Over time, your hair and skin will suffer, leading to hair loss and flaky, itchy skin. Parabens are also responsible for dandruff in many cases.

4. Phthalates

Phthalates are chemicals that act as emulsifiers, helping to bind different ingredients together to make a product. They’re also used as plasticizers, chemicals added to plastics during manufacturing to increase durability, longevity, flexibility, and transparency.

For example, phthalates are in polyvinyl chloride because they soften the plastic and make it more pliable. This man-made chemical has found its way into way too many products, including foods and cosmetic products.

This super harsh chemical can be found in shampoos. When applied to your hair, phthalates disrupt your hair’s hormone functions, leading to slow growth, breakage, and eventual hair loss. In addition to hair loss, they can cause eczema and dandruff on your scalp.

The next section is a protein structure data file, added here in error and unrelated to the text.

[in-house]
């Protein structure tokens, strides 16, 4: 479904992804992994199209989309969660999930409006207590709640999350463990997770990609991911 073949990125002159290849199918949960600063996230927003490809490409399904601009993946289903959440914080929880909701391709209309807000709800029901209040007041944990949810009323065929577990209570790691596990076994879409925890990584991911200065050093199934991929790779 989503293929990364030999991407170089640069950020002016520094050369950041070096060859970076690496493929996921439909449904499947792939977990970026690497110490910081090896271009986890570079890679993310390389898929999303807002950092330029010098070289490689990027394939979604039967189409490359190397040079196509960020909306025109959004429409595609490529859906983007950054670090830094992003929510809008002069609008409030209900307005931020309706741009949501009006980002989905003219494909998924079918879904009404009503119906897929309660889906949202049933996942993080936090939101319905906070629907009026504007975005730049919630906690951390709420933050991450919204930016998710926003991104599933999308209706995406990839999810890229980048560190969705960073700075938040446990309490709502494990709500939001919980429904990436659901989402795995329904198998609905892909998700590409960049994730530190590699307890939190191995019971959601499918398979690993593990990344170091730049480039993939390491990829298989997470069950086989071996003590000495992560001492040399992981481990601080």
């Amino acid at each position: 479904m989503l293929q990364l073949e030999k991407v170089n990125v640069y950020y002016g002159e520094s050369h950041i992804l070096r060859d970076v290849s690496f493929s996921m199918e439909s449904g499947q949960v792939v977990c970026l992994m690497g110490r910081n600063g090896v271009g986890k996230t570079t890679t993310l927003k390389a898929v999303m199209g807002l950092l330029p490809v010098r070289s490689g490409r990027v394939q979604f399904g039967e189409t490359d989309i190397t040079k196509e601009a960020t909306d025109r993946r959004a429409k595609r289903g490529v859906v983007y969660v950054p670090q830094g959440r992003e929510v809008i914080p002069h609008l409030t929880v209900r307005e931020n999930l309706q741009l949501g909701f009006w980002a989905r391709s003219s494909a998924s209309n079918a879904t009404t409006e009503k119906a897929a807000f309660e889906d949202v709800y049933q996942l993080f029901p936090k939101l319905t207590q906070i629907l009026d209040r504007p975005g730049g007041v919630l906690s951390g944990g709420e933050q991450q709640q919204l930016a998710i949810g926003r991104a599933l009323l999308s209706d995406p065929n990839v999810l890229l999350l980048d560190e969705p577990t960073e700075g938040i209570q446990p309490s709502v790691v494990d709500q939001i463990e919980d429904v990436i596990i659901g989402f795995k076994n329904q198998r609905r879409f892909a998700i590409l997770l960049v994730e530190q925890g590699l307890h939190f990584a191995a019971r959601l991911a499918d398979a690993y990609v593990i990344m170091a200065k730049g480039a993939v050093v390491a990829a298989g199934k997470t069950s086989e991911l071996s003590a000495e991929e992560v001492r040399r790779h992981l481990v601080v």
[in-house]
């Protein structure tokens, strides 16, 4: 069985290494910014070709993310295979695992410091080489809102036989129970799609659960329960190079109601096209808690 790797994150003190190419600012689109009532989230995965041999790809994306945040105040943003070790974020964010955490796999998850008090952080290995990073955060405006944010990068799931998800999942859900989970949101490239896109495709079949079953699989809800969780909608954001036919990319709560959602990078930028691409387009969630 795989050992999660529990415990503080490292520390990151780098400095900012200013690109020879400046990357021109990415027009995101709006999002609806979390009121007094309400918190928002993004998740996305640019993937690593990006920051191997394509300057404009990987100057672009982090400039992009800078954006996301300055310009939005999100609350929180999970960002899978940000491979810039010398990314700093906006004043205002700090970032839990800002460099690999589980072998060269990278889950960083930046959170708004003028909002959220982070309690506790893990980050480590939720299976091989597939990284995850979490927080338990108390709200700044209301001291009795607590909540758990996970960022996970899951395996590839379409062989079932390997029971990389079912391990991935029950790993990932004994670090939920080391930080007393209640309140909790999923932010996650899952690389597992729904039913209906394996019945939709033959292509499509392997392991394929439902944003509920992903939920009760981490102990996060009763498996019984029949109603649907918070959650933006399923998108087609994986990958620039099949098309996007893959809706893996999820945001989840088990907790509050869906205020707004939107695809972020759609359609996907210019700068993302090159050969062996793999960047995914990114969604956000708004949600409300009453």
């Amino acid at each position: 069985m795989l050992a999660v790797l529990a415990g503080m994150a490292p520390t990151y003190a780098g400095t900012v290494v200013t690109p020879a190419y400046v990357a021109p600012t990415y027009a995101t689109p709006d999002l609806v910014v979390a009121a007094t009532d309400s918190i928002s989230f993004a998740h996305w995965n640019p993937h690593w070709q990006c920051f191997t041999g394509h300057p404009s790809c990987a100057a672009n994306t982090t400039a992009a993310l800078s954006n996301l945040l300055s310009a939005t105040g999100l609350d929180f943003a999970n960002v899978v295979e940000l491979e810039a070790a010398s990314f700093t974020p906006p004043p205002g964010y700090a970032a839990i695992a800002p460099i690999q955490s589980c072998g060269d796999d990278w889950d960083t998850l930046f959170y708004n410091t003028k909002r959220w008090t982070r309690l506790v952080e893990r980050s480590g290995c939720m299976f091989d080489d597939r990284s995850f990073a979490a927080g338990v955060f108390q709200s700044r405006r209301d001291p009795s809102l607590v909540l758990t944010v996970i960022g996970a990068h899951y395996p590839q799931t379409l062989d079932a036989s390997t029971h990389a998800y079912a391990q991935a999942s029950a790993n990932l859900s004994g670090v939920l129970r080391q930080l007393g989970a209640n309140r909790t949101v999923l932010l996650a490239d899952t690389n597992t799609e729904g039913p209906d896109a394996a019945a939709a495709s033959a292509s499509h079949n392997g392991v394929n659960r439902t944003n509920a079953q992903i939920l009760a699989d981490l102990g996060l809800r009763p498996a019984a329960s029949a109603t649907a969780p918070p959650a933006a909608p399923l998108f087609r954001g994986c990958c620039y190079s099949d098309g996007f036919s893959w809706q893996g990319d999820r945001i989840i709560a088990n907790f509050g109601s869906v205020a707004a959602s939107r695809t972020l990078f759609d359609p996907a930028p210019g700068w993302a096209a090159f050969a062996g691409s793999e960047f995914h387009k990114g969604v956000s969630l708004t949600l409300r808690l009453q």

5. Propylene Glycol

Propylene Glycol is a synthetic liquid designed to absorb water. It’s used to make different fabrics and materials, like polyester. While this substance is in many cosmetic products, including hair and skin products, it’s quickly becoming apparent to the industry that the chemical is too harsh.

People use it on super greasy hair or severe cases of acne, and it works. But the long-term effects are harmful, including hair loss, scalp irritation, itchiness, and damaged hair structure. Short-term effects entice the substance, but the long-term effects prove it should be avoided.

6. Coal Tar

Coal tar does not sound like something that should ever go on your skin or hair, but it’s found in many hair products. This substance is a thick, dark liquid derived from coal.